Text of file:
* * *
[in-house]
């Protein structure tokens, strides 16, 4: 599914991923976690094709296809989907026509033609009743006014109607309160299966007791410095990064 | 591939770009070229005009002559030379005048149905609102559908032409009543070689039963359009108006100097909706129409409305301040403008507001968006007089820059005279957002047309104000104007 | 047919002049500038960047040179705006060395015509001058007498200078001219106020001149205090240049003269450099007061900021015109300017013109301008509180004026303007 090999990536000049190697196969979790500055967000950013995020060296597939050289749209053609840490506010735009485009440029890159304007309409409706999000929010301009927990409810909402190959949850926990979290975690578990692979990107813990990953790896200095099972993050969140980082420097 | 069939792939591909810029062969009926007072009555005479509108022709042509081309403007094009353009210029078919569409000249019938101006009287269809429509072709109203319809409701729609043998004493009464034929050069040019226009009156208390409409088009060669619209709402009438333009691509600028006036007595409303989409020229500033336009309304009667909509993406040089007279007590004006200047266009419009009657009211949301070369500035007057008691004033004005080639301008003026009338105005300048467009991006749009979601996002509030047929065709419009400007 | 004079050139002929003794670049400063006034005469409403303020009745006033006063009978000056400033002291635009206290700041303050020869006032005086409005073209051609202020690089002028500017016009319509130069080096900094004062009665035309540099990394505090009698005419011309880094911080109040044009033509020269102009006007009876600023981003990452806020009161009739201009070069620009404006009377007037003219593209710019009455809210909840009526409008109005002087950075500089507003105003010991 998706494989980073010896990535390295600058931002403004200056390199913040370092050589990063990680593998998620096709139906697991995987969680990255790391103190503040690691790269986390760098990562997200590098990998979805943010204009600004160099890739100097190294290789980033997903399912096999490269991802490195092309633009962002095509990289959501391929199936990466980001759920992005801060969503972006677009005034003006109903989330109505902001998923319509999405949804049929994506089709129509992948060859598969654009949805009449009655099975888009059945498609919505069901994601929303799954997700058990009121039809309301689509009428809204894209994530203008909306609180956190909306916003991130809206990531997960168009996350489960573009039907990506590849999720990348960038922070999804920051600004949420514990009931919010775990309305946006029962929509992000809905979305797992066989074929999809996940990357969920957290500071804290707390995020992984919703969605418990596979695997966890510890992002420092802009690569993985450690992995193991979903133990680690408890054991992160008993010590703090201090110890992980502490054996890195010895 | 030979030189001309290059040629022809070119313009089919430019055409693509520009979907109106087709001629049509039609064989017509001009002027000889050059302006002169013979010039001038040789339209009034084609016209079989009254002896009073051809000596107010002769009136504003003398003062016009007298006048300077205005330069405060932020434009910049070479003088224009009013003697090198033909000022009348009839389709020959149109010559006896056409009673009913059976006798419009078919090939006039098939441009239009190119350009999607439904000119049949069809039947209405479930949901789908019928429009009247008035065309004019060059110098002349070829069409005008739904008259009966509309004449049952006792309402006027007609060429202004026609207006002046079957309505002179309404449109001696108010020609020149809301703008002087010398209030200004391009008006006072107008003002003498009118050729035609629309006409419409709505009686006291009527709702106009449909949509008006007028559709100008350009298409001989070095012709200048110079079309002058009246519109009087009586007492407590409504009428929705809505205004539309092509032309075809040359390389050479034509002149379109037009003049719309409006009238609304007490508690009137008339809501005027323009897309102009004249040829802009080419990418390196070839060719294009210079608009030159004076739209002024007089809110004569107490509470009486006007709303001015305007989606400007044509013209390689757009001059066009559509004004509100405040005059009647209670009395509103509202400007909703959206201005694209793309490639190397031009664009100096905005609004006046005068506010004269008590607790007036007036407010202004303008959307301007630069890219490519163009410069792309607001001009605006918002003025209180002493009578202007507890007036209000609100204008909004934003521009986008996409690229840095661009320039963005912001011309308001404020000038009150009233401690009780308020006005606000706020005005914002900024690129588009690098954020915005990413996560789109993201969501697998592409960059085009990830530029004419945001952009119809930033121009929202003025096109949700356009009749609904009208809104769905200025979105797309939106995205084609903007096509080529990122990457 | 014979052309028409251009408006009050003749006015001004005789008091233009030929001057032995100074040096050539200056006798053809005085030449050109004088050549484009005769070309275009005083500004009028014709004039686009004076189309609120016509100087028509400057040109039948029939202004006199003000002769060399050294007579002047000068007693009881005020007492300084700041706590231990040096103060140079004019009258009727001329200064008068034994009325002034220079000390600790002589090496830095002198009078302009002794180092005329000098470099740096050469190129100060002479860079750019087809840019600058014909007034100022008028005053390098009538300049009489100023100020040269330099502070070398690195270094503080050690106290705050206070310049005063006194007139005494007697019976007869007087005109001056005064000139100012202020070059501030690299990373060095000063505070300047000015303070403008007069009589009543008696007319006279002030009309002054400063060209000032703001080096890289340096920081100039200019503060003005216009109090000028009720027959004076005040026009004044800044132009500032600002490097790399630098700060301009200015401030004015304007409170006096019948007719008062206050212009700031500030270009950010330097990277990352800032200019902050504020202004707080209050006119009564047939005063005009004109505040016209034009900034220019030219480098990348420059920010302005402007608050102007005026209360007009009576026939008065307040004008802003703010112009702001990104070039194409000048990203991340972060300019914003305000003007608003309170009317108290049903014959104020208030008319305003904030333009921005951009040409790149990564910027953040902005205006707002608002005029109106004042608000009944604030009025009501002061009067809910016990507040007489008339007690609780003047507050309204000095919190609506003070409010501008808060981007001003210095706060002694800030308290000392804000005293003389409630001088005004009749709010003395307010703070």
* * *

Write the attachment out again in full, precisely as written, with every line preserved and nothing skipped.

[in-house]
């Protein structure tokens, strides 16, 4: 599914991923976690094709296809989907026509033609009743006014109607309160299966007791410095990064 | 591939770009070229005009002559030379005048149905609102559908032409009543070689039963359009108006100097909706129409409305301040403008507001968006007089820059005279957002047309104000104007 | 047919002049500038960047040179705006060395015509001058007498200078001219106020001149205090240049003269450099007061900021015109300017013109301008509180004026303007 090999990536000049190697196969979790500055967000950013995020060296597939050289749209053609840490506010735009485009440029890159304007309409409706999000929010301009927990409810909402190959949850926990979290975690578990692979990107813990990953790896200095099972993050969140980082420097 | 069939792939591909810029062969009926007072009555005479509108022709042509081309403007094009353009210029078919569409000249019938101006009287269809429509072709109203319809409701729609043998004493009464034929050069040019226009009156208390409409088009060669619209709402009438333009691509600028006036007595409303989409020229500033336009309304009667909509993406040089007279007590004006200047266009419009009657009211949301070369500035007057008691004033004005080639301008003026009338105005300048467009991006749009979601996002509030047929065709419009400007 | 004079050139002929003794670049400063006034005469409403303020009745006033006063009978000056400033002291635009206290700041303050020869006032005086409005073209051609202020690089002028500017016009319509130069080096900094004062009665035309540099990394505090009698005419011309880094911080109040044009033509020269102009006007009876600023981003990452806020009161009739201009070069620009404006009377007037003219593209710019009455809210909840009526409008109005002087950075500089507003105003010991 998706494989980073010896990535390295600058931002403004200056390199913040370092050589990063990680593998998620096709139906697991995987969680990255790391103190503040690691790269986390760098990562997200590098990998979805943010204009600004160099890739100097190294290789980033997903399912096999490269991802490195092309633009962002095509990289959501391929199936990466980001759920992005801060969503972006677009005034003006109903989330109505902001998923319509999405949804049929994506089709129509992948060859598969654009949805009449009655099975888009059945498609919505069901994601929303799954997700058990009121039809309301689509009428809204894209994530203008909306609180956190909306916003991130809206990531997960168009996350489960573009039907990506590849999720990348960038922070999804920051600004949420514990009931919010775990309305946006029962929509992000809905979305797992066989074929999809996940990357969920957290500071804290707390995020992984919703969605418990596979695997966890510890992002420092802009690569993985450690992995193991979903133990680690408890054991992160008993010590703090201090110890992980502490054996890195010895 | 030979030189001309290059040629022809070119313009089919430019055409693509520009979907109106087709001629049509039609064989017509001009002027000889050059302006002169013979010039001038040789339209009034084609016209079989009254002896009073051809000596107010002769009136504003003398003062016009007298006048300077205005330069405060932020434009910049070479003088224009009013003697090198033909000022009348009839389709020959149109010559006896056409009673009913059976006798419009078919090939006039098939441009239009190119350009999607439904000119049949069809039947209405479930949901789908019928429009009247008035065309004019060059110098002349070829069409005008739904008259009966509309004449049952006792309402006027007609060429202004026609207006002046079957309505002179309404449109001696108010020609020149809301703008002087010398209030200004391009008006006072107008003002003498009118050729035609629309006409419409709505009686006291009527709702106009449909949509008006007028559709100008350009298409001989070095012709200048110079079309002058009246519109009087009586007492407590409504009428929705809505205004539309092509032309075809040359390389050479034509002149379109037009003049719309409006009238609304007490508690009137008339809501005027323009897309102009004249040829802009080419990418390196070839060719294009210079608009030159004076739209002024007089809110004569107490509470009486006007709303001015305007989606400007044509013209390689757009001059066009559509004004509100405040005059009647209670009395509103509202400007909703959206201005694209793309490639190397031009664009100096905005609004006046005068506010004269008590607790007036007036407010202004303008959307301007630069890219490519163009410069792309607001001009605006918002003025209180002493009578202007507890007036209000609100204008909004934003521009986008996409690229840095661009320039963005912001011309308001404020000038009150009233401690009780308020006005606000706020005005914002900024690129588009690098954020915005990413996560789109993201969501697998592409960059085009990830530029004419945001952009119809930033121009929202003025096109949700356009009749609904009208809104769905200025979105797309939106995205084609903007096509080529990122990457 | 014979052309028409251009408006009050003749006015001004005789008091233009030929001057032995100074040096050539200056006798053809005085030449050109004088050549484009005769070309275009005083500004009028014709004039686009004076189309609120016509100087028509400057040109039948029939202004006199003000002769060399050294007579002047000068007693009881005020007492300084700041706590231990040096103060140079004019009258009727001329200064008068034994009325002034220079000390600790002589090496830095002198009078302009002794180092005329000098470099740096050469190129100060002479860079750019087809840019600058014909007034100022008028005053390098009538300049009489100023100020040269330099502070070398690195270094503080050690106290705050206070310049005063006194007139005494007697019976007869007087005109001056005064000139100012202020070059501030690299990373060095000063505070300047000015303070403008007069009589009543008696007319006279002030009309002054400063060209000032703001080096890289340096920081100039200019503060003005216009109090000028009720027959004076005040026009004044800044132009500032600002490097790399630098700060301009200015401030004015304007409170006096019948007719008062206050212009700031500030270009950010330097990277990352800032200019902050504020202004707080209050006119009564047939005063005009004109505040016209034009900034220019030219480098990348420059920010302005402007608050102007005026209360007009009576026939008065307040004008802003703010112009702001990104070039194409000048990203991340972060300019914003305000003007608003309170009317108290049903014959104020208030008319305003904030333009921005951009040409790149990564910027953040902005205006707002608002005029109106004042608000009944604030009025009501002061009067809910016990507040007489008339007690609780003047507050309204000095919190609506003070409010501008808060981007001003210095706060002694800030308290000392804000005293003389409630001088005004009749709010003395307010703070």